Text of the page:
Showed no clinical signs of rabies on the day of shipment.
Mr. Cameron: To ask the Secretary of State for Environment, Food and Rural Affairs whether the UK has placed a moritorium on the importation of non-domestic animals from non-EU countries, with particular reference to South African white rhinoceroses, in advance of EU-wide agreement on the harmonisation of rules on such imports; which other EU member states have put such a moritorium in place; and if he will make a statement. 
Hilary Benn: No moratorium was placed on imports of non-domestic animals from non-EU countries. I am not aware of any other member state having placed a moratorium on imports at this time. Harmonised rules on imports of such animals are currently being developed. A new EU directive 2008/73 came into force on 3 September 2008 which amends the EU legislation for imports of non-domestic animals and gives member states the powers to prepare national rules in event of no harmonised rules. Following an inquiry regarding the import of white rhinoceroses, a veterinary risk assessment was carried out, and a licence containing health conditions which the animals must meet to be eligible for import was prepared and sent to the South African veterinary authorities for agreement. We are awaiting a response.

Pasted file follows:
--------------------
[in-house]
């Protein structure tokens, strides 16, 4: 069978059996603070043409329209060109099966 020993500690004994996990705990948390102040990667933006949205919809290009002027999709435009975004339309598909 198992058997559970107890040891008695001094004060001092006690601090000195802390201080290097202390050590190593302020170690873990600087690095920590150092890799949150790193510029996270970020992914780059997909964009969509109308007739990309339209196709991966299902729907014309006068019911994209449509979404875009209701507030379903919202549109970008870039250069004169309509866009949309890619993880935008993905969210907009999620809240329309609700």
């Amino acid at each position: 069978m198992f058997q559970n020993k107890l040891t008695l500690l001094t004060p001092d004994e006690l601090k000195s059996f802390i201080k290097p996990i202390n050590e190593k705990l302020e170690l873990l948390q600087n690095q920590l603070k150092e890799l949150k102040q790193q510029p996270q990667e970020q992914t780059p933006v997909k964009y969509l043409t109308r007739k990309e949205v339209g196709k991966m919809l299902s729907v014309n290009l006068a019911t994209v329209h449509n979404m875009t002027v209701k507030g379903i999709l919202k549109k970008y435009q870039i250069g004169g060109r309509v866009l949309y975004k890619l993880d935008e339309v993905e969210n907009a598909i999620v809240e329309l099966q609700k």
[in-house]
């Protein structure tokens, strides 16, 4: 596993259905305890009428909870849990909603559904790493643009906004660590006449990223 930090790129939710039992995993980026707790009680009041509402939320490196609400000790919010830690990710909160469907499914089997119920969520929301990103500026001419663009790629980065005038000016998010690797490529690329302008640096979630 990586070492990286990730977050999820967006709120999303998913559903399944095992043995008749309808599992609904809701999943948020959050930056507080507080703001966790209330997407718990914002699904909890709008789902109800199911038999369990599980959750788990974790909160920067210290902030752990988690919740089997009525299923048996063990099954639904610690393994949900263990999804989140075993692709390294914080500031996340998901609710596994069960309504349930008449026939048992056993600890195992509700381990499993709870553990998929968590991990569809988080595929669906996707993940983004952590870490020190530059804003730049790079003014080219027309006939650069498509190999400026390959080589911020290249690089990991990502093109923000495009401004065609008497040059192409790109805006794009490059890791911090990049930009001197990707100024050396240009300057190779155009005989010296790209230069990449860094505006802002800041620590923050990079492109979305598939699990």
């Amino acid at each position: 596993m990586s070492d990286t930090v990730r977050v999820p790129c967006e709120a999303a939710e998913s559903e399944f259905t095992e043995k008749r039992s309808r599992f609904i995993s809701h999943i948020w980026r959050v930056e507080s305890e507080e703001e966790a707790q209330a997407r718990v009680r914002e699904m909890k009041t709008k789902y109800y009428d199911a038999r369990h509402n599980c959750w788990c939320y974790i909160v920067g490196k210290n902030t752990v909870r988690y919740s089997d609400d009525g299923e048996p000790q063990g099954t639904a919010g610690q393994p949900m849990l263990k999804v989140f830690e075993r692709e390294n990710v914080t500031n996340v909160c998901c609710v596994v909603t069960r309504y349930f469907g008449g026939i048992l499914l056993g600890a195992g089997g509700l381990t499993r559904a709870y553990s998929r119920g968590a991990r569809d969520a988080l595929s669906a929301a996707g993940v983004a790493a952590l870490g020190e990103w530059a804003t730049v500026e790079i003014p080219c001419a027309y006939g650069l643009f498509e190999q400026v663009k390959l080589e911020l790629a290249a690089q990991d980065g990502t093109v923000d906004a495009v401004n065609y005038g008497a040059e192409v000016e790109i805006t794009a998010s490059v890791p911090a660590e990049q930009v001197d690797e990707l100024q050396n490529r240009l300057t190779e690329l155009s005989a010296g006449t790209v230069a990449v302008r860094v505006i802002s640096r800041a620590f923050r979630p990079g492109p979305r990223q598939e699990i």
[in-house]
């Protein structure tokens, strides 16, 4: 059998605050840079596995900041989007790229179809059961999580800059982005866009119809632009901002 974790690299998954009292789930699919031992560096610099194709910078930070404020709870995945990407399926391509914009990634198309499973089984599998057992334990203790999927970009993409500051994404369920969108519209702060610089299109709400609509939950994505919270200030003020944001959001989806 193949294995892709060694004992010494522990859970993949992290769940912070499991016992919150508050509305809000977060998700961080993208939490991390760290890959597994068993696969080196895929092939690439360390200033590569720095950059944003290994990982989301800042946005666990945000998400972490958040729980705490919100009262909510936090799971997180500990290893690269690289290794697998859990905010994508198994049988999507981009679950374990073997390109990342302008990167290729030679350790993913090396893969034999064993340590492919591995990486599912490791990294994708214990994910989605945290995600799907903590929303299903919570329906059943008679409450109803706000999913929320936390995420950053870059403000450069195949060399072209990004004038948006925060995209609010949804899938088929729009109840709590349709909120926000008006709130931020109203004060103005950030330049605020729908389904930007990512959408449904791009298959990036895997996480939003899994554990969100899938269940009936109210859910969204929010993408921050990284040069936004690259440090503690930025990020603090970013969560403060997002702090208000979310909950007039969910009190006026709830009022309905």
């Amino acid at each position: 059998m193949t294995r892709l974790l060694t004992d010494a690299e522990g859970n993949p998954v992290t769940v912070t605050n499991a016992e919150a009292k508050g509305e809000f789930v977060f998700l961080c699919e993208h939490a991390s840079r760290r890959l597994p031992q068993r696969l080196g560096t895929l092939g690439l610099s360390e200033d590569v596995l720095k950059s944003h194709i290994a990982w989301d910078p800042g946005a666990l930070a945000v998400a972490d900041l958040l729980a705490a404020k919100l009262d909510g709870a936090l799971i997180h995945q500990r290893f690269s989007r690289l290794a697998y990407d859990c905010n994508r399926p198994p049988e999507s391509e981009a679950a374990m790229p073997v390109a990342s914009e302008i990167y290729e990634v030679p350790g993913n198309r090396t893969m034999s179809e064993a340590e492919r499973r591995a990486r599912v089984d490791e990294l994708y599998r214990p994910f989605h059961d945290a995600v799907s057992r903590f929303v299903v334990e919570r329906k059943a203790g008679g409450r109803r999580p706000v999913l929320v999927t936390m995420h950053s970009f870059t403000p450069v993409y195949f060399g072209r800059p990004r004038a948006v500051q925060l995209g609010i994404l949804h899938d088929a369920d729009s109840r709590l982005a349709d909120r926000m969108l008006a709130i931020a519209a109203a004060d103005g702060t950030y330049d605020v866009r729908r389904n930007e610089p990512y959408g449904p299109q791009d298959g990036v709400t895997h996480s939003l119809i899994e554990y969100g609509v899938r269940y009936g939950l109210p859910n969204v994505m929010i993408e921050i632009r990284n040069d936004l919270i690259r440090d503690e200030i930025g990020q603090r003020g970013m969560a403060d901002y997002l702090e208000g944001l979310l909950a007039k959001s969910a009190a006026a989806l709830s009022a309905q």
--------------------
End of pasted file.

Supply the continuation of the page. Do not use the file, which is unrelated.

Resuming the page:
Mr. Cameron: To ask the Secretary of State for Environment, Food and Rural Affairs what consultation he undertook with zoos and similar institutions, with particular reference to the Cotswold Wildlife Park, prior to establishing the moratorium on the importation of non-domestic animals from non- EU countries.; and if he will make a statement. 
Hilary Benn: There is no moratorium on imports of non-domestic animals from non-EU countries. DEFRA holds regular quarterly meetings with zoos and other similar institutions to discuss matters of interest. Notes of these meetings are available on the DEFRA website. At the last two meetingsone of which was prior to Cotswold Wildlife Park advising of their wish to import non-domestic animalsthe development of an EC proposal for harmonised rules was discussed. Since Cotswold Park contacted DEFRA, a risk assessment has been carried out and a draft licence has been sent to the South African veterinary authorities for agreement.
Hilary Benn: Together with the Home Office DEFRA has recently approved a three-year financial settlement for the National Wildlife Crime Unit. This is a multi-agency unit which works closely with officers in Animal Health, who form the UK CITES Management Authority, and with HM Revenue and Customs (HMRC) staff in the UK Border Agency.